A New Frontier For Civil Rights?

By Nsenga Burton
Updated: August 12, 2008

OlympicsATLANTA — What do Carmelo Anthony, Kobe Bryant, LeBron James, Dwight Howard and Jason Kidd have in common? They are the starting five of the 2008 Olympic Men’s Basketball team and none of them will be admitted to any bars in Beijing because they are black.

No, this is not fiction — it is fact as reported by the South China Morning Post last July 18th. Beijing authorities have forbidden bar owners to serve blacks during the 2008 Olympics.

How hypocritical is it that the host of the largest international sports competition in the free world would ban an entire group of people based on race? This blanket discrimination is couched in the idea of “controlling” Beijing’s problem with prostitution and drugs, which is primarily driven by Mongolians.

Somehow, this policy smacks of impropriety, pun intended, and underscores China’s continuous policies of discrimination. You would think with the global embarrassment over the mistreatment of Tibetan Monks, faulty consumer products, and the suppression of information about deadly diseases, that China would have figured out by now that the systematic exclusion of an entire group of people, many of whom have histories of horrendous discrimination in their home countries, would not reflect well on the mainland. Further, I was not aware that blacks owned drug trafficking and prostitution worldwide. Amsterdam anyone?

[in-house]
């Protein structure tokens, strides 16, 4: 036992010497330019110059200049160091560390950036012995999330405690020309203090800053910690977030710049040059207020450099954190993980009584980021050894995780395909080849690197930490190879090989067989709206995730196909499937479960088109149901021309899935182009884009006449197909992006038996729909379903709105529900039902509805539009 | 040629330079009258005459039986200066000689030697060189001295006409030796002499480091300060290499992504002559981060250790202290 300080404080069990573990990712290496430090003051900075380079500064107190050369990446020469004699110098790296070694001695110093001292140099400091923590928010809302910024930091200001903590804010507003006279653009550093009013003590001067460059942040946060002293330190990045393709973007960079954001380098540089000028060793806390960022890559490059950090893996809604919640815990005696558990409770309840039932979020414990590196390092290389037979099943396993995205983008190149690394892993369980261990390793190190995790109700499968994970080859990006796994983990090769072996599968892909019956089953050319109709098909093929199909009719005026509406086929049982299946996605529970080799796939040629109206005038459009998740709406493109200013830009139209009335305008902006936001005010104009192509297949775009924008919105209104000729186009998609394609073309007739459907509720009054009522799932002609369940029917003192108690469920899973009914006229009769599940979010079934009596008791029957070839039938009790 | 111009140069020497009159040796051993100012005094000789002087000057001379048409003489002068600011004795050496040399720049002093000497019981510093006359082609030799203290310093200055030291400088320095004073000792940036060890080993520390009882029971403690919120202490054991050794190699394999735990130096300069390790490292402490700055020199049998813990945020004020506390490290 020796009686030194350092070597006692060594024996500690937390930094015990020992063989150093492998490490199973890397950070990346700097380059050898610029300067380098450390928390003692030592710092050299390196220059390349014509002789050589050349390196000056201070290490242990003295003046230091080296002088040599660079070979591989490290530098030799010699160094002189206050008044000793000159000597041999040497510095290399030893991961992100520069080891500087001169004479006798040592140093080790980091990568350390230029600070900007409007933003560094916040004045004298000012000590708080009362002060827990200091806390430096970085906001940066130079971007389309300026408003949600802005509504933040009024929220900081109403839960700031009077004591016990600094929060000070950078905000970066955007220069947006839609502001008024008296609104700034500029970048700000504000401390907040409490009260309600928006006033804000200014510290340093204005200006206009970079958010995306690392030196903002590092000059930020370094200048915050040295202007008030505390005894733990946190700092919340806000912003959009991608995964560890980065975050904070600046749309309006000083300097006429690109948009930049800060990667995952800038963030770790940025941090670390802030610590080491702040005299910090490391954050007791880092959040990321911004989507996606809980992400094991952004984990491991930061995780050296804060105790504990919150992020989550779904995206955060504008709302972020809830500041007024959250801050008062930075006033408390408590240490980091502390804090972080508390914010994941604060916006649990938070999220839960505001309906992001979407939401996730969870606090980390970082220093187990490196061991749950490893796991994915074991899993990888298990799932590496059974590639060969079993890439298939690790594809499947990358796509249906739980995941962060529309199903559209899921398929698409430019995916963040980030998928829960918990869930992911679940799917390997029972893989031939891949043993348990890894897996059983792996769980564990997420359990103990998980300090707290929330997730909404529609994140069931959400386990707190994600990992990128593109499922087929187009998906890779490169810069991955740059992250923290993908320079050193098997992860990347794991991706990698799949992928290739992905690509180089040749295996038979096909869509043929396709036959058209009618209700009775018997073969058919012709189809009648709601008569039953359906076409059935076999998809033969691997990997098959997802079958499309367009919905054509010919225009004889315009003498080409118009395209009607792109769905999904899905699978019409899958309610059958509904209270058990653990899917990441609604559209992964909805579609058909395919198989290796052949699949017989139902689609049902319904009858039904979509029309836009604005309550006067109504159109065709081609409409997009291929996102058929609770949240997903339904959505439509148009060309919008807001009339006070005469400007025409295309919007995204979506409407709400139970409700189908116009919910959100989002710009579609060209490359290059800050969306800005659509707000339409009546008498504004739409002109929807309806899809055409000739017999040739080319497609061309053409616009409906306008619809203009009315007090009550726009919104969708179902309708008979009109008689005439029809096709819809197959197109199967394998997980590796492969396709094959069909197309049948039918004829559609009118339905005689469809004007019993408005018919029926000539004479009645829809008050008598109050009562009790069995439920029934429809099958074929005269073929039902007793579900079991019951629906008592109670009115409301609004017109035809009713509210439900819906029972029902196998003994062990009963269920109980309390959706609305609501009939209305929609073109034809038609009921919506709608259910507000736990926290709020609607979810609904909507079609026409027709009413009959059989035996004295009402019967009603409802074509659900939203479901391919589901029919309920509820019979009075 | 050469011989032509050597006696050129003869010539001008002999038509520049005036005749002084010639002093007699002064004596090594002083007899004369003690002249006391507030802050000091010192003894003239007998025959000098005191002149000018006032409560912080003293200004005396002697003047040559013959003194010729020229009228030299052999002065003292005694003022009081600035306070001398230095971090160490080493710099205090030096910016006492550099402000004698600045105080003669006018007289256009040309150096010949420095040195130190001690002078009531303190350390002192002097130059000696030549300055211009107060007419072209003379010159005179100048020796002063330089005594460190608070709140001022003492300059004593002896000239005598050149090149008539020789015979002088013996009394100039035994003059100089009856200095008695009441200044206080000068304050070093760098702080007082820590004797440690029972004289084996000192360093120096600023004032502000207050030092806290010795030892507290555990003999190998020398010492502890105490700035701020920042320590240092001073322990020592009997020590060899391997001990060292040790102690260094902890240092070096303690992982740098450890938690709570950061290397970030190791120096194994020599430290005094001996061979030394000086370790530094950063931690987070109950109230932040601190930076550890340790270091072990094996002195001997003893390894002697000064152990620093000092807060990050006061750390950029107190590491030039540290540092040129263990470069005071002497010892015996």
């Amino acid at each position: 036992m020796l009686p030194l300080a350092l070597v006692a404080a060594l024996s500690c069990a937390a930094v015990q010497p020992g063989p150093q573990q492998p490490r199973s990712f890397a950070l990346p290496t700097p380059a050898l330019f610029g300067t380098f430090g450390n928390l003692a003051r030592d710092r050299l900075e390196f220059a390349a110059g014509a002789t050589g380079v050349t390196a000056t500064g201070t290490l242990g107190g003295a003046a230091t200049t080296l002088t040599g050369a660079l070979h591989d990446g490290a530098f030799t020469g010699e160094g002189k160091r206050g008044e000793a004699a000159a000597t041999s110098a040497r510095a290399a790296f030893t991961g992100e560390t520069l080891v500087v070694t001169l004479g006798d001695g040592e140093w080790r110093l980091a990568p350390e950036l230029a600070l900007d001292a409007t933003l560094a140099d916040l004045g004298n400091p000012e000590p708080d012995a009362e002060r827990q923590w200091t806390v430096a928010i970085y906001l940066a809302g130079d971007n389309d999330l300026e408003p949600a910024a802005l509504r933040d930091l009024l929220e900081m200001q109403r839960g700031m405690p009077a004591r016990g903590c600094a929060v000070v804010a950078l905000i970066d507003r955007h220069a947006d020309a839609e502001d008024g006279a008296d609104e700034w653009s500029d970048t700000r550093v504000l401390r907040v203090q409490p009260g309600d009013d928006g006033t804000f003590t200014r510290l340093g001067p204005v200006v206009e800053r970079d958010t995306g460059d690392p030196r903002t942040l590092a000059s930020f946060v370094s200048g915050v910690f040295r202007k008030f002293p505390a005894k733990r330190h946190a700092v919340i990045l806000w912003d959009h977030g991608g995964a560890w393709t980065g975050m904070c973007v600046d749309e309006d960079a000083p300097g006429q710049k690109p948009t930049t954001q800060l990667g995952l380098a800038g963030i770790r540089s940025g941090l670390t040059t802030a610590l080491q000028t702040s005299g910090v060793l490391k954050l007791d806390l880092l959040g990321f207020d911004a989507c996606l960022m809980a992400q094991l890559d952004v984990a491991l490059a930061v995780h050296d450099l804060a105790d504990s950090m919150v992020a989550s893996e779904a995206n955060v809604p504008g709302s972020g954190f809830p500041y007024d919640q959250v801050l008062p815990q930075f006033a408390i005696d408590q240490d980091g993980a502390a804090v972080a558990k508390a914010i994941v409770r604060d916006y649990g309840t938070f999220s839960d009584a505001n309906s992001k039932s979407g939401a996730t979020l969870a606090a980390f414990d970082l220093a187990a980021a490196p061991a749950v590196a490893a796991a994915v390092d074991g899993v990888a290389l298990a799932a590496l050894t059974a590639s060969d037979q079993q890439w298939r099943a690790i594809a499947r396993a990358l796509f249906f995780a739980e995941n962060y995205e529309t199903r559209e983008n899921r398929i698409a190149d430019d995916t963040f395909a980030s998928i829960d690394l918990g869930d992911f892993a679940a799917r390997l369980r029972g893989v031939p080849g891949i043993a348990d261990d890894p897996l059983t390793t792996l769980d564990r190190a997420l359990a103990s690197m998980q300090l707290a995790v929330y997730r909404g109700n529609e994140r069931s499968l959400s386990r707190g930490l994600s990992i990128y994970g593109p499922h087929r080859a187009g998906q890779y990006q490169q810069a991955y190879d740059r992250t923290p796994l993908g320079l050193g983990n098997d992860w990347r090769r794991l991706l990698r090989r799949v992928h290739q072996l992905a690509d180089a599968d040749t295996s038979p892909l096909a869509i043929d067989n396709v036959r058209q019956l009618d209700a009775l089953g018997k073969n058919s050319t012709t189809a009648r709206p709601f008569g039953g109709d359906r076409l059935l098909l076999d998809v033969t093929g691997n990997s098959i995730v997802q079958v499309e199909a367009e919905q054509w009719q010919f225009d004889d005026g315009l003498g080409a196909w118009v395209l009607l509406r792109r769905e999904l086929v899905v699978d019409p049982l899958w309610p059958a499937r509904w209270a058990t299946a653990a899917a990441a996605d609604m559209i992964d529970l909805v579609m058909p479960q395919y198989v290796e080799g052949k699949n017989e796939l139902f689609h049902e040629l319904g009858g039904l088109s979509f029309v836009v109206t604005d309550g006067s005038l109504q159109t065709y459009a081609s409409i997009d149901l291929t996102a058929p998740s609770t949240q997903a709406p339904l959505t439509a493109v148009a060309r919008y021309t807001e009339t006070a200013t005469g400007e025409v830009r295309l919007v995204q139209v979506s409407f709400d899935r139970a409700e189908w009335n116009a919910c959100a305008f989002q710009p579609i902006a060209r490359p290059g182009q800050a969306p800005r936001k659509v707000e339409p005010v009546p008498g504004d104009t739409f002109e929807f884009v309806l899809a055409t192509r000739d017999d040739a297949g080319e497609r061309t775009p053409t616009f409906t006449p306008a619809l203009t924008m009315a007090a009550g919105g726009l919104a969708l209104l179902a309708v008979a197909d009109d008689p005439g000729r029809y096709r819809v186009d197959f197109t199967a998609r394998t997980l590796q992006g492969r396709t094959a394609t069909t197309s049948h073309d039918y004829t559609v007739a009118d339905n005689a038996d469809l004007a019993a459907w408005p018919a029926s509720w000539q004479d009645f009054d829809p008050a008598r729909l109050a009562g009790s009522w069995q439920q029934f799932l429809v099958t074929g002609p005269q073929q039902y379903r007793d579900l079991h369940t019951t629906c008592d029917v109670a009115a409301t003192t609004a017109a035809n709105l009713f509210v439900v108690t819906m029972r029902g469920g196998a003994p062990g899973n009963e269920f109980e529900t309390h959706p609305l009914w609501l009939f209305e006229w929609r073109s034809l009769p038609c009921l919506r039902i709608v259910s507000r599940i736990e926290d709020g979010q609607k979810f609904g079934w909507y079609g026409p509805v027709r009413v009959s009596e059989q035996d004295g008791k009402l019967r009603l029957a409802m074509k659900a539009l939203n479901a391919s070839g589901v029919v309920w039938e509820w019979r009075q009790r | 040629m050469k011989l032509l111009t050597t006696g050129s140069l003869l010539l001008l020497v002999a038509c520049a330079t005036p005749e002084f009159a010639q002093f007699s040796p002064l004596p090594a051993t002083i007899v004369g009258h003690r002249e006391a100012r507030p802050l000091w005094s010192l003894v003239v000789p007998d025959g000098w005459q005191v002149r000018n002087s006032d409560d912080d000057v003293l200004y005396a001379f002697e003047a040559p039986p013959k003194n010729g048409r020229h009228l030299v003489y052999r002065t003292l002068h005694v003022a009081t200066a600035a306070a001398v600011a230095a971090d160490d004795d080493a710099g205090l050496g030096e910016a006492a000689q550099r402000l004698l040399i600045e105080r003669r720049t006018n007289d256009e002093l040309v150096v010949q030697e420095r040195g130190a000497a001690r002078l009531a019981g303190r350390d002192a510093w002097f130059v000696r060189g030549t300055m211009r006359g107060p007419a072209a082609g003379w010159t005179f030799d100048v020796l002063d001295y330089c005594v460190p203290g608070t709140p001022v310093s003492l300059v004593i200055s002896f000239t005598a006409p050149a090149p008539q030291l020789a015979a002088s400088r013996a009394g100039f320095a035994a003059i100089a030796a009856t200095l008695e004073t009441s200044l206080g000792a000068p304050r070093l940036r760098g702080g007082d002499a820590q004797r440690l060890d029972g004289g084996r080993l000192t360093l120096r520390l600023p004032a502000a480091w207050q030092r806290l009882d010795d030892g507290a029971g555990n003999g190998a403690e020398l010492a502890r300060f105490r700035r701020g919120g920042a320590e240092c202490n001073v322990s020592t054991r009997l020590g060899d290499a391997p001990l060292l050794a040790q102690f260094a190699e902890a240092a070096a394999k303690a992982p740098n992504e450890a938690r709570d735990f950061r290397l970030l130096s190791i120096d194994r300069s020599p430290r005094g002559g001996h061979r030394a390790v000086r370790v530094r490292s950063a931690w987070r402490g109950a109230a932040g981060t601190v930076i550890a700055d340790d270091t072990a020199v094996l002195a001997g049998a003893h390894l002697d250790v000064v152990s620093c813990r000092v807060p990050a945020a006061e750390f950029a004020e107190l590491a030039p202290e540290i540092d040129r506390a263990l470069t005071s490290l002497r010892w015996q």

Let’s get this straight. Black people can participate in the games, add money to the economy in “permitted” spaces like hotels, lodges and restaurants, but they cannot go to a bar, which may be located in a hotel, lodge or restaurant.

This is outrageous. Would the world stand still if in 2008 the United States was banning entire populations of people based on perceived ideas about race?

Pretending to control drug trafficking while controlling the movement of black folks is out of control. To define an entire race of people as drug dealers and prostitutes is unacceptable.

I guess this is what you get when an international committee overlooks a country that has transgressed human rights without recourse. The world community needs to unite against this injustice and demand that China allow all Olympic participants, athletes and visitors alike, equal access to all venues.

As China prepares to take the world’s stage in celebration of athletes all over the world, and by extension their people, it is tragic that they have decided to add blanket discrimination to the many offerings during this year’s Olympic games.

Perhaps our expectations of China are too high? It is kind of ridiculous to have the expectation of moving freely in a country that does not allow its citizens to move freely. Complicated countries have complicated practices.

The fact that Beijing is being allowed to ban all Blacks from any place or event, without rebuke or scorn, is maddening. Will the world stand by while China further institutionalizes another human rights debacle?